[ 97 Pa. Commw. Page 410]
legislative mandates of both governmental agencies. Accordingly, we hold that the Bureau is subject to the Board's jurisdiction, with the right of the Bureau to seek a variance.
At the hearing on the issue of a variance, the Bureau presented evidence that its plans called for the installation of sprinklers in all areas except the individual cells; that smoke detectors would be installed in front of the cells; that sprinklers installed outside the cells can splash into the cells when activated; that the mattresses in the cells are fireproof, as are all walls; and that the fire system will include standpipes, a control area manned by three officers, fire stairs towers, and doors that are automatically activated in case of fire.
At a second hearing, the Commissioner of the Bureau indicated that the use of sprinkler heads in the cells of this institution would be inappropriate. This is a maximum security institution housing inmates doing long sentences, many of whom are disruptive and represent a threat to staff and the general public. The Commissioner stated:
We do have some dangerous individuals there that sit around and plan to do nothing but disrupt the system and the sprinkler system in cell blocks could be a very disruptive factor because they'd set them off at their leisure and if we had 1440 inmates that decided to set them off, we'd have real problems.
He also stated that in his twenty-seven years as a correctional officer at various institutions, he found this to be the roughest institution he has worked at. There was evidence that razor blades could be secreted there, and that inmates could use the sprinkler head to commit suicide by hanging. Mr. Rhodes, an engineering consultant for the Bureau, corroborated this evidence. The record shows this testimony to be unrefuted.
[ 97 Pa. Commw. Page 411]
One seeking a variance has the burden of proof.*fn1 When a court of common pleas considers any additional evidence, the court must decide the case de novo rendering new findings, rather than review the action of the Board. Boss v. Zoning Hearing Board, Borough of Bethel Park, 66 Pa. Commonwealth Ct. 89, 443 A.2d 871 (1982); Section 753 of the Administrative Agency Law, 2 Pa. C.S. § 753. Also, where additional testimony is taken and the trial court decides the matter de novo, our review is limited to a determination of whether the court committed an error of law or an abuse of discretion. Nassif v. Board of Adjustment, City of Pittsburgh, 74 Pa. Commonwealth Ct. 163, 459 A.2d 476 (1983).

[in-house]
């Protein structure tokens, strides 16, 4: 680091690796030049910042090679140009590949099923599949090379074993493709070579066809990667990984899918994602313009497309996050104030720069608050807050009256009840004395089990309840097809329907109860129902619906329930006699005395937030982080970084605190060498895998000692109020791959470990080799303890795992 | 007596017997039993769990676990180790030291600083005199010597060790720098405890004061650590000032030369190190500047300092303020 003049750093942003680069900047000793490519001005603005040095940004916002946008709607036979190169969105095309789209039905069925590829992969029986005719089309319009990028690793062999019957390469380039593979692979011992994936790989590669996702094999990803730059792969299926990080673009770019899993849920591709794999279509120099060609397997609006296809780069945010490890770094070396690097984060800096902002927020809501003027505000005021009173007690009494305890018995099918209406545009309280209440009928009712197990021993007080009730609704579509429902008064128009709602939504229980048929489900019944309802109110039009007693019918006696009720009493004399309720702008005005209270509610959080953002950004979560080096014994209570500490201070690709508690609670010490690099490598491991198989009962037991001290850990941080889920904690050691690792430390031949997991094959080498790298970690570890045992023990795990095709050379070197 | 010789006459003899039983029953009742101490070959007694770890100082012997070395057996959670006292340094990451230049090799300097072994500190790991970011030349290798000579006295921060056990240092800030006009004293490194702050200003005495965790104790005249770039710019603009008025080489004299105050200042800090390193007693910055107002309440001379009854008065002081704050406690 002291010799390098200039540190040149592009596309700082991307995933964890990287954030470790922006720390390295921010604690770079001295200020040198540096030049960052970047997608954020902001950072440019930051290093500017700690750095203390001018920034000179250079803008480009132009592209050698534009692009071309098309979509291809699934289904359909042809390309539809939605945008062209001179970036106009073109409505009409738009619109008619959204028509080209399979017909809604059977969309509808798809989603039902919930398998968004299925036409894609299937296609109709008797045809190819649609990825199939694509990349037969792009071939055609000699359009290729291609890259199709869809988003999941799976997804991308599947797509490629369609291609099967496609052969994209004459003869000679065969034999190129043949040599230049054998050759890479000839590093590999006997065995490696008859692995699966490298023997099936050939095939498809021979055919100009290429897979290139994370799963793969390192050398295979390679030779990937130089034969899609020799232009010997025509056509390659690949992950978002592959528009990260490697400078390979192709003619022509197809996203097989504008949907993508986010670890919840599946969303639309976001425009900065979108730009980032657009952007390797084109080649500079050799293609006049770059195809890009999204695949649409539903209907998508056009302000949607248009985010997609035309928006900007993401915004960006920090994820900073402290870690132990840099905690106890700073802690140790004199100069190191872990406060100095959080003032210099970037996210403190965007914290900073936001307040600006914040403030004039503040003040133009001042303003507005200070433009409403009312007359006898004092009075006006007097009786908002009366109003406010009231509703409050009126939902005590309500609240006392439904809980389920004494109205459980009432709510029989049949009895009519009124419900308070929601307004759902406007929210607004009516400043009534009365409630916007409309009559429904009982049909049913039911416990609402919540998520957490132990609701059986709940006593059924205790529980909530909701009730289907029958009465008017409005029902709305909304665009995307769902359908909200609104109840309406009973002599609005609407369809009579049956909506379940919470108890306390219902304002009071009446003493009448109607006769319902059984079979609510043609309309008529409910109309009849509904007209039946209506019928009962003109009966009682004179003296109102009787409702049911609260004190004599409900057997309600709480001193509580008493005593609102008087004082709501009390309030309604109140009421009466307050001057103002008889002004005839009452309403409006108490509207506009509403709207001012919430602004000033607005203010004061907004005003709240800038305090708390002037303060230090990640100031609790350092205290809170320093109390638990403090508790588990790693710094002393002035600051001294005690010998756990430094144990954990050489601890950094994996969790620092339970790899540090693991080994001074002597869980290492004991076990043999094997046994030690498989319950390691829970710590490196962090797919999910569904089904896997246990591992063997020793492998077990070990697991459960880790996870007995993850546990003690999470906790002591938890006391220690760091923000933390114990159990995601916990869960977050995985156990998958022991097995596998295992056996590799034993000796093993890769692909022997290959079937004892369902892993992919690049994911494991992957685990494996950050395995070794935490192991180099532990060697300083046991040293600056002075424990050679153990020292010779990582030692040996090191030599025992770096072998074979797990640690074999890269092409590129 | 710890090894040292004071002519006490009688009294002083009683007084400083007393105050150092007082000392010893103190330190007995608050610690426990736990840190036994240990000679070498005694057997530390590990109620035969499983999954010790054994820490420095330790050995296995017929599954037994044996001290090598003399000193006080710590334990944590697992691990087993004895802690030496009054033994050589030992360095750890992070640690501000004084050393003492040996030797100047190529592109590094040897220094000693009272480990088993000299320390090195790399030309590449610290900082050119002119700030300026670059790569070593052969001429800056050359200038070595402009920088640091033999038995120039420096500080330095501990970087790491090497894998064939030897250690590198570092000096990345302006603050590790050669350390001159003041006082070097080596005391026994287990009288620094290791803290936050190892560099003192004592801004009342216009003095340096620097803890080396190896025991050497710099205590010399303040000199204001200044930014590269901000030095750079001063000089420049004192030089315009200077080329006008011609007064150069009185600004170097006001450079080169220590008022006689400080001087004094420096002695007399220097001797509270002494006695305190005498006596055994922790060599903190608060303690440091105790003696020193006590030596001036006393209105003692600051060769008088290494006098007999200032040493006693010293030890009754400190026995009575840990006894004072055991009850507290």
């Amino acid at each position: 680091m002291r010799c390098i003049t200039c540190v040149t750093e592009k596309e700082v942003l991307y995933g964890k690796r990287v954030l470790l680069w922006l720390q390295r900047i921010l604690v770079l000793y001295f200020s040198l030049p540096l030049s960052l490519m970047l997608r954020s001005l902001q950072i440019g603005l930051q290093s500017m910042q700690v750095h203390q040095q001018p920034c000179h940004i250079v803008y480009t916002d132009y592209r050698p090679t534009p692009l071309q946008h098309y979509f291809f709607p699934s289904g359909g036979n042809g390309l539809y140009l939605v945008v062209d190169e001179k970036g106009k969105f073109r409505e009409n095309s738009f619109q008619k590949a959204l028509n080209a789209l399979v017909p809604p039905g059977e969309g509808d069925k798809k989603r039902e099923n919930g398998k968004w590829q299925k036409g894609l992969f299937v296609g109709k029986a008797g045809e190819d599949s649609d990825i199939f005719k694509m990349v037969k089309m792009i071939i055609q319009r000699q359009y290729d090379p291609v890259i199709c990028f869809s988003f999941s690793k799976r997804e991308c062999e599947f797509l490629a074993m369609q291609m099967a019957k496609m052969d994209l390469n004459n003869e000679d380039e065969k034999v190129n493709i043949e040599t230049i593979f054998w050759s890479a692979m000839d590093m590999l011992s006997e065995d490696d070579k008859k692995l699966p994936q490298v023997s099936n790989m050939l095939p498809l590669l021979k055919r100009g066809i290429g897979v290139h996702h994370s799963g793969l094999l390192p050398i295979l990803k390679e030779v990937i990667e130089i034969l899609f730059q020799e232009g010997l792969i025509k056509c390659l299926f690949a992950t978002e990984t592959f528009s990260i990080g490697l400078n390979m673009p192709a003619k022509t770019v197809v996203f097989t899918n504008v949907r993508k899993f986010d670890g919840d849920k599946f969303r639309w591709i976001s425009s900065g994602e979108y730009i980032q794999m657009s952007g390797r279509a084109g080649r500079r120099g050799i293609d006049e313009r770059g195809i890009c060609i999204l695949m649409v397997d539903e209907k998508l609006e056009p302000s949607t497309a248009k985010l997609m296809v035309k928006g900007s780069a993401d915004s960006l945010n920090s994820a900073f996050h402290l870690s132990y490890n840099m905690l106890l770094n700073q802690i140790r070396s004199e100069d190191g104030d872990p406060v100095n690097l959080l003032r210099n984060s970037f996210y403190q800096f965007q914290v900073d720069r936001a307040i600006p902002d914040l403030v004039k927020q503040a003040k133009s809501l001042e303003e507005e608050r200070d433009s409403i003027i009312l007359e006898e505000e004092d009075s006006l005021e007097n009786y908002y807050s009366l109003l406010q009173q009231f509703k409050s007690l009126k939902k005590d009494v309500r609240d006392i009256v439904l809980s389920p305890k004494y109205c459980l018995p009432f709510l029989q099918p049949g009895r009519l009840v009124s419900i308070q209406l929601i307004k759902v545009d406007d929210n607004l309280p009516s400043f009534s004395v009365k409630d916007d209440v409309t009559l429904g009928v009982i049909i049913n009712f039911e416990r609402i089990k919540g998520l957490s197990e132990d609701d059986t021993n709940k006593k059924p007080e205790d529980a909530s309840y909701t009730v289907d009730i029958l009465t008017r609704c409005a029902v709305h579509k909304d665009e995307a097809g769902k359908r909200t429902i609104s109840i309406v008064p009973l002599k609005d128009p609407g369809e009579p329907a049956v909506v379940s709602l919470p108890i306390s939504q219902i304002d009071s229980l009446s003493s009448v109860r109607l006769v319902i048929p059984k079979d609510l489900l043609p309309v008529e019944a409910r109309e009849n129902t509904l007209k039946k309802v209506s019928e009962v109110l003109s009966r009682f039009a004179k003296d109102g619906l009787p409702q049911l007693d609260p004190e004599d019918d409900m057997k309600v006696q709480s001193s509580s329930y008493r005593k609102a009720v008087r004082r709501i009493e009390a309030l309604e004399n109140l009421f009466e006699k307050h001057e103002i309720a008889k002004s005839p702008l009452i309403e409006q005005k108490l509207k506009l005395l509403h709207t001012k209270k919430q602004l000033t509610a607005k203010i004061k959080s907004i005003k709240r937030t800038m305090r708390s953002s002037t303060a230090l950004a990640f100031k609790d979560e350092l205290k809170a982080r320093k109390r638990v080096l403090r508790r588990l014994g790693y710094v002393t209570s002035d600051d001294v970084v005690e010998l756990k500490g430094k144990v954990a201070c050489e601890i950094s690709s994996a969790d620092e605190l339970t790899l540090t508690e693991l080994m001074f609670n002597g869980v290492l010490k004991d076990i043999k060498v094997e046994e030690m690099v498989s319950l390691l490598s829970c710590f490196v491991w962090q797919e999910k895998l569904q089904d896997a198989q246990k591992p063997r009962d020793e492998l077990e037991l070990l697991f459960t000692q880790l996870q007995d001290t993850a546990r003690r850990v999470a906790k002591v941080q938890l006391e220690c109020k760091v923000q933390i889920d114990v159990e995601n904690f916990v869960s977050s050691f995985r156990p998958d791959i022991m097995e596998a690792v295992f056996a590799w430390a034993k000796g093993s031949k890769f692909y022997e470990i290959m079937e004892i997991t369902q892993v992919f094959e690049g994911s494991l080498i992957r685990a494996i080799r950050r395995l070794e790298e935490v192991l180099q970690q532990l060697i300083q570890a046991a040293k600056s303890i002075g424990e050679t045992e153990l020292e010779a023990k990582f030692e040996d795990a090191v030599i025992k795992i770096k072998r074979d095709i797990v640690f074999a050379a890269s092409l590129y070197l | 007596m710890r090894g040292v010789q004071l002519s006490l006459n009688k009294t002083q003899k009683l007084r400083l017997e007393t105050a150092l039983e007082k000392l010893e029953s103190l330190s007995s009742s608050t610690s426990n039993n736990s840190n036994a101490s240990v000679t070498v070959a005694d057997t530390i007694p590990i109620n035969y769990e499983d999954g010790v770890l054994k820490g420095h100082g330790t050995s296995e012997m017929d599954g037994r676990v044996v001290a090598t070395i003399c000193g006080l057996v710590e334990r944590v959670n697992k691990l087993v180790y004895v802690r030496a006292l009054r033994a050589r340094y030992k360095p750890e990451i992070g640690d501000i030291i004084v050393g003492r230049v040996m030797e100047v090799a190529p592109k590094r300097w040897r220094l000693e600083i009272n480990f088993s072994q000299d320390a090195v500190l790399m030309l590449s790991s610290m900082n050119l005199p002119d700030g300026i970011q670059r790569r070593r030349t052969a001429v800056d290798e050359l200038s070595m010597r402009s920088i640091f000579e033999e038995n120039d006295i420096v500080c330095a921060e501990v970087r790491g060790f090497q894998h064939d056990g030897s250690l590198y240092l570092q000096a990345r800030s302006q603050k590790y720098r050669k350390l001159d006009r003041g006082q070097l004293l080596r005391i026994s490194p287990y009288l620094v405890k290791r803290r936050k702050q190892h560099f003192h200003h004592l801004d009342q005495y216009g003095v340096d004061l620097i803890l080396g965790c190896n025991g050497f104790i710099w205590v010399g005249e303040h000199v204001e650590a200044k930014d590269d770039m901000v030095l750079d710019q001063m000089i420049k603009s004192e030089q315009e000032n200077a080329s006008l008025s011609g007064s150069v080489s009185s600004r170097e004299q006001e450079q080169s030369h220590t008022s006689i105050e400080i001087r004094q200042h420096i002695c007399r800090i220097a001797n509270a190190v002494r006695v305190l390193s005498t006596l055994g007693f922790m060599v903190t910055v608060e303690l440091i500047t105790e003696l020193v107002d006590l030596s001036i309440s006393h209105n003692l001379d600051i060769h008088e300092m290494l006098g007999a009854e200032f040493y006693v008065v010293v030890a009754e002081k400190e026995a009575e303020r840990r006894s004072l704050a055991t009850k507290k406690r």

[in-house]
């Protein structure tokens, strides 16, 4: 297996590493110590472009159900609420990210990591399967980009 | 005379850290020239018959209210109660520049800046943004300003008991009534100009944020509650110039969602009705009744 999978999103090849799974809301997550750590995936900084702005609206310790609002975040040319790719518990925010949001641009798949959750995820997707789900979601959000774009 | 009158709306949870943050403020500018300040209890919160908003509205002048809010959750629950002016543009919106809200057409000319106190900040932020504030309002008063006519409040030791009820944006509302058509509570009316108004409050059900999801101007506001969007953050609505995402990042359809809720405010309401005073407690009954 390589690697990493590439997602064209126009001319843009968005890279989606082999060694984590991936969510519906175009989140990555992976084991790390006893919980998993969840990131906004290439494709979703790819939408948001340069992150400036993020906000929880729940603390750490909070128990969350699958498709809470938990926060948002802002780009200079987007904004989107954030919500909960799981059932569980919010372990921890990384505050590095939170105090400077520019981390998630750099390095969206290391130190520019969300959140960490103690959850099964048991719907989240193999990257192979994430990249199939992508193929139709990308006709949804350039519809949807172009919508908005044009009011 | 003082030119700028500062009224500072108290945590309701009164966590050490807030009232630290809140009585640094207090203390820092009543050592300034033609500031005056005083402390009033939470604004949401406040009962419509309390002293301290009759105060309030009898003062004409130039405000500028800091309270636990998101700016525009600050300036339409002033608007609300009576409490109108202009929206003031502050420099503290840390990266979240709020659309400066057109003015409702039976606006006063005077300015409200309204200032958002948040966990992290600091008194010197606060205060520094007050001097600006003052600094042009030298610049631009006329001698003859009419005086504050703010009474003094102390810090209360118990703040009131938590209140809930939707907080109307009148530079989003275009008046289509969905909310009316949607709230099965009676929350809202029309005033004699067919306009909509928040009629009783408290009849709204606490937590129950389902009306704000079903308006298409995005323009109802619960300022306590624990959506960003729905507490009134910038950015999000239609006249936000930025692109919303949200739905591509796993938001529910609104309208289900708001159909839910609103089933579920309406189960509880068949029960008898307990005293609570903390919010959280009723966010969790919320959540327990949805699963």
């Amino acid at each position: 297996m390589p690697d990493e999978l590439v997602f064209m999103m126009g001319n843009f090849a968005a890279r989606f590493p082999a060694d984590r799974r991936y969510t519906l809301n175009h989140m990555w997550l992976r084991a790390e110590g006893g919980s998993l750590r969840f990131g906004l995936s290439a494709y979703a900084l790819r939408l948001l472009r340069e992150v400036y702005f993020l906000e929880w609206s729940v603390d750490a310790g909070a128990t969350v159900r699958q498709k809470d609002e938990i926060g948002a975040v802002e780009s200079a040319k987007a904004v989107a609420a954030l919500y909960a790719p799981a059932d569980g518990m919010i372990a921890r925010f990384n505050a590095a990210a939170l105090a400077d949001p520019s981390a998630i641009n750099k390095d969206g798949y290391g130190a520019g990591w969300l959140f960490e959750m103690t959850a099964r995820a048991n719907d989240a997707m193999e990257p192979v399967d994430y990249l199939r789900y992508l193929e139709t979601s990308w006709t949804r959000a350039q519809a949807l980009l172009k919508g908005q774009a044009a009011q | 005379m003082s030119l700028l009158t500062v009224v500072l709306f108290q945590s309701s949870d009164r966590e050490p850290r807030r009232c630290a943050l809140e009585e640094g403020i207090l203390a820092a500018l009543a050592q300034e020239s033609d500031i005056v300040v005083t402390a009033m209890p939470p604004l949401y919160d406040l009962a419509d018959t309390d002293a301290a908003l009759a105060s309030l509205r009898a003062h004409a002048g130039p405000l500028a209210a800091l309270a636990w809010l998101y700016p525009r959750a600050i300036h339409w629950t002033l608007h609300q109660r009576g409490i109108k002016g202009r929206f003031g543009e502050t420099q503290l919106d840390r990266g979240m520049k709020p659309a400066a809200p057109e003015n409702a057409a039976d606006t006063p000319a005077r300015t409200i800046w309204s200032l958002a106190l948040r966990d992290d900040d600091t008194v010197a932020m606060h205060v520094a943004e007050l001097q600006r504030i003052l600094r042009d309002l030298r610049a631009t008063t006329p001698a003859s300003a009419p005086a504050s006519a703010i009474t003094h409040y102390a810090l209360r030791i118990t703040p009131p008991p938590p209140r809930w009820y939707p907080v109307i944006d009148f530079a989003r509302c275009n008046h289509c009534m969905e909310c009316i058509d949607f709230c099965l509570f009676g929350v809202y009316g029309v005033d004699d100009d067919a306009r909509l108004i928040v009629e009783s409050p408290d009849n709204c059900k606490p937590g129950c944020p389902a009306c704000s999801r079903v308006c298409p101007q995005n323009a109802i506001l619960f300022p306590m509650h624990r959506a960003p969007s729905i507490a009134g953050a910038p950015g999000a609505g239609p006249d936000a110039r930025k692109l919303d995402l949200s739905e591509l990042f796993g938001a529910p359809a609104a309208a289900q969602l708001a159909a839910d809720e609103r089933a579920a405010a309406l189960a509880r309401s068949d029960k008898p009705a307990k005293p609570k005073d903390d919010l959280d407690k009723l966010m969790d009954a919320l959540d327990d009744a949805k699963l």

The trial court made findings that the record clearly indicates that sprinkler heads inside the cells are detrimental to the operation of a detention institution. The trial court further found that the sprinkling of the hallways and other areas of the building, together with the masonry construction, meets the requirements of the Building Code. Thus, the trial court held that the Bureau is entitled to a variance.
The trial court's finding is supported by substantial evidence in the record. The record amply demonstrates that enforcement of the Board's requirement of a sprinkler head in each cell would impose an undue
[ 97 Pa. Commw. Page 412]
hardship on the Bureau in its administration of the penal institution. The deviation is minimal, and the plans show compliance with the requirement that the granting of a variance would not depart from the spirit and intent of avoiding hazards from fire and safety. The trial court committed no abuse of discretion or error of law.
Now, May 22, 1986, the order of the Court of Common Pleas of Allegheny County, No. S.A. 941 of 1983, dated March 12, 1985, is affirmed.